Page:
The streaming giant — which released the original Nickelodeon animated series on its platform in May 2020 and became a huge hit — released photos of its main cast on Twitter Thursday.
Gordon Cormier (“The Stand”) will play the last airbender himself, Aang. Kiawentiio (“Rutherford Falls”) will portray the powerful waterbender and Aang’s love interest, Katara. Ian Ousley (“Physical”) is set as the snarky Sokka. And Dallas Liu (“Shang-Chi” and “Pen15”) will tackle the role of fan-favorite Zuko.
This is not the first time the beloved animated series has received a live-action remake. In 2010, M. Night Shyamalan adapted the anime-inspired series for the big screen. It was widely panned by fans for being humorless and casting white actors to play characters who, in the original cartoon, appear to be of Asian and Indigenous descent.
“This was a chance to showcase Asian and Indigenous characters as living, breathing people. Not just in a cartoon, but in a world that truly exists, very similar to the one we live in,” showrunner Albert Kim (“Sleepy Hollow,” “Nikita”) wrote in a now-deleted blog post for Netflix, which was re-published by The Hollywood Reporter.
“We’ll be expanding and growing the world, and there will be surprises for existing fans and those new to the tale,” Kim added. ”But throughout this process, our byword has been ‘authenticity.’ To the story. To the characters. To the cultural influences.”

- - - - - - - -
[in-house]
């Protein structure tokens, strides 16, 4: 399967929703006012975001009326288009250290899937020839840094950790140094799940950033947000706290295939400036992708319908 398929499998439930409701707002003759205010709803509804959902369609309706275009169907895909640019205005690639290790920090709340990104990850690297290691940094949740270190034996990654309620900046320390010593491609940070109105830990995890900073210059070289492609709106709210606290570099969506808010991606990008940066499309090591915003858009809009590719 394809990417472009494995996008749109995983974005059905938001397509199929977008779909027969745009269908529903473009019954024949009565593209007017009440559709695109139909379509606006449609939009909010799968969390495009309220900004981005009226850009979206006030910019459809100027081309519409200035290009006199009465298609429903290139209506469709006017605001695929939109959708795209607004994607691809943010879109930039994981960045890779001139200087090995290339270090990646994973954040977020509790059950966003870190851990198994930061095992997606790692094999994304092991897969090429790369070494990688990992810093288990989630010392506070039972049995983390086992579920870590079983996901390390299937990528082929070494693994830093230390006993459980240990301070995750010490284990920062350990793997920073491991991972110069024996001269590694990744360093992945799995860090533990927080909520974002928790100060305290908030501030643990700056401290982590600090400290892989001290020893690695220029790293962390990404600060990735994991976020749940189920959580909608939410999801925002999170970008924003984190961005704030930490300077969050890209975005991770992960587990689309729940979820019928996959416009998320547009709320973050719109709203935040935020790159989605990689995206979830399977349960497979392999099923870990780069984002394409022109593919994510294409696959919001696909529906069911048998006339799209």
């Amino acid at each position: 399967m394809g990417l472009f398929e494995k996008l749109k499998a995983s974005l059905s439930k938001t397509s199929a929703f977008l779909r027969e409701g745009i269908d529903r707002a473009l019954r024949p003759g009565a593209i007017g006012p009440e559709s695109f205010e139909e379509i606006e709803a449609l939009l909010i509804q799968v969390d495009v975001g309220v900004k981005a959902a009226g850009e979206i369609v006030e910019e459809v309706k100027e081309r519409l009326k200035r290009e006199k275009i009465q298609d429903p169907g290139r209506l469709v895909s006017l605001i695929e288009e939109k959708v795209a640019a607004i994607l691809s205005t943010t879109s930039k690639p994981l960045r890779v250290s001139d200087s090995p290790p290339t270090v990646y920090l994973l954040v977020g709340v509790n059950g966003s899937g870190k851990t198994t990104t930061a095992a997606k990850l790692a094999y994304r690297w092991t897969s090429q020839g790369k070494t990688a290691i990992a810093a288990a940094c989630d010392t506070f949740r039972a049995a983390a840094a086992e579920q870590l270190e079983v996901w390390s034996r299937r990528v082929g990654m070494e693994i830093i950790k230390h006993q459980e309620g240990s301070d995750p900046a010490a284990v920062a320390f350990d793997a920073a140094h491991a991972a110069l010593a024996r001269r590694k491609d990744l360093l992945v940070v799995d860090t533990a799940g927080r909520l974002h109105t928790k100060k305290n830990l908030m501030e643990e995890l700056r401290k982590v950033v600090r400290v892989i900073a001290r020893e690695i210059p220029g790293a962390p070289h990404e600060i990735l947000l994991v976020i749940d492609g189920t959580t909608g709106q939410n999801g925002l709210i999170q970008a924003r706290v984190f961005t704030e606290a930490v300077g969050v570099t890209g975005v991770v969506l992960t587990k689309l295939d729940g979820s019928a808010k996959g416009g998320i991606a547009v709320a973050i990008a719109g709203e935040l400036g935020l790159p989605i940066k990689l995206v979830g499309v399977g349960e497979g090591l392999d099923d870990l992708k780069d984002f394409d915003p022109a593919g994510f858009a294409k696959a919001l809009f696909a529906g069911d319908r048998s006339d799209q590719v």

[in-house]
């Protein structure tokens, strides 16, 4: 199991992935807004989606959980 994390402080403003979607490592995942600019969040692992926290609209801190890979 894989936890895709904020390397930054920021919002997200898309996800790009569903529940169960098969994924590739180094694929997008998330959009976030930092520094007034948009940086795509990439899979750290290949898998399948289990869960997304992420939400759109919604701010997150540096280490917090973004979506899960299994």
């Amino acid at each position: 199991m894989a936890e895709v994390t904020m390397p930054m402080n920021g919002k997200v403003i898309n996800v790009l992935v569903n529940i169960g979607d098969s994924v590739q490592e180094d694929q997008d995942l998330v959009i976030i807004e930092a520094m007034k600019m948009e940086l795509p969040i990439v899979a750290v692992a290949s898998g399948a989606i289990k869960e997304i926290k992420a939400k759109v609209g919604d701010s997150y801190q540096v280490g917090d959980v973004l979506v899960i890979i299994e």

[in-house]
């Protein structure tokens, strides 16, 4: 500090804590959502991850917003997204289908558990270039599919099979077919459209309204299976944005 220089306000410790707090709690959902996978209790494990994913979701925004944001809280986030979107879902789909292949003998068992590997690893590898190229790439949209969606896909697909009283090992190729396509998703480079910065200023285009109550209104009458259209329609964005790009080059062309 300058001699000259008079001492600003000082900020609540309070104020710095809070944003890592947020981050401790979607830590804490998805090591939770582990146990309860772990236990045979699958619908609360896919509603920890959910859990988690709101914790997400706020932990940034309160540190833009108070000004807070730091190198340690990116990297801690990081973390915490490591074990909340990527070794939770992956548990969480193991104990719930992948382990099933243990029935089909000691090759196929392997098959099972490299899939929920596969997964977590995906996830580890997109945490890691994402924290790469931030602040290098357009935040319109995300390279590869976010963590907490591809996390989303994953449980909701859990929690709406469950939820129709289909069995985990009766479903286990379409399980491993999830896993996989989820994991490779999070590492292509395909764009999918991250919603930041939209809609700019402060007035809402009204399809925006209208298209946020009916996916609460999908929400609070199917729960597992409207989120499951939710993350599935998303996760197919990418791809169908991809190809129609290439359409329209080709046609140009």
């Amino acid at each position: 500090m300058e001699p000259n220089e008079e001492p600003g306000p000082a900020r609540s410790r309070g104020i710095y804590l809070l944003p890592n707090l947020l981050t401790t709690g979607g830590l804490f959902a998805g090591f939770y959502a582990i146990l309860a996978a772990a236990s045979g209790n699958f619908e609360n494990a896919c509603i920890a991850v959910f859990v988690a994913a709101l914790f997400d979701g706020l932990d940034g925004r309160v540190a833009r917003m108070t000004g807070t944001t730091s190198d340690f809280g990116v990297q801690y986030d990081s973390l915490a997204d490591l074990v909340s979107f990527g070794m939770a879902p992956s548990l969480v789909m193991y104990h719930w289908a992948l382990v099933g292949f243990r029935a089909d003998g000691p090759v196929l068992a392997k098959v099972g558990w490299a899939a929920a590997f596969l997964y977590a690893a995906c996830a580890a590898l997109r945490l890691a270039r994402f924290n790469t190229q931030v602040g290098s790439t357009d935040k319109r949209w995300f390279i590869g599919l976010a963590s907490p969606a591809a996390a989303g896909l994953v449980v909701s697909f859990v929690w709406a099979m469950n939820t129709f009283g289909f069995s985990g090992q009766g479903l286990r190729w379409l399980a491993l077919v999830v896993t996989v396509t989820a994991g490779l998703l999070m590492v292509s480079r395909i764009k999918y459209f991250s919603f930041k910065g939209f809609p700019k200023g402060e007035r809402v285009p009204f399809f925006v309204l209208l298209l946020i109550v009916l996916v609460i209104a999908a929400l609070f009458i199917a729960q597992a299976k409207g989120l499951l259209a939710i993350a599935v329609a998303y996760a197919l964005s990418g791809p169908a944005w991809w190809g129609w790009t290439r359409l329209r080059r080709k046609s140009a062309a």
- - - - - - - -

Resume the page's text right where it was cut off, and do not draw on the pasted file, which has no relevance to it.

And although all of this sounds promising, there are still reasons fans of the cartoon may be wary.
For one thing, some fans on Twitter were critical of the fact that some of the actors looked significantly lighter-skinned than their cartoon counterparts.
And then there’s the remake’s troubled history. Michael Dante DiMartino and Bryan Konietzko, who were the creators of the original series, were initially working with Netflix on the live-action version.
But almost a year ago to the date, the creators announced their departure from the Netflix project.
“I realized I couldn’t control the creative direction of the series, but I could control how I responded. So, I chose to leave the project,” DiMartino wrote in a lengthy August 2020 blog post. He added that “whatever version ends up on-screen, it will not be what Bryan and I had envisioned or intended to make.”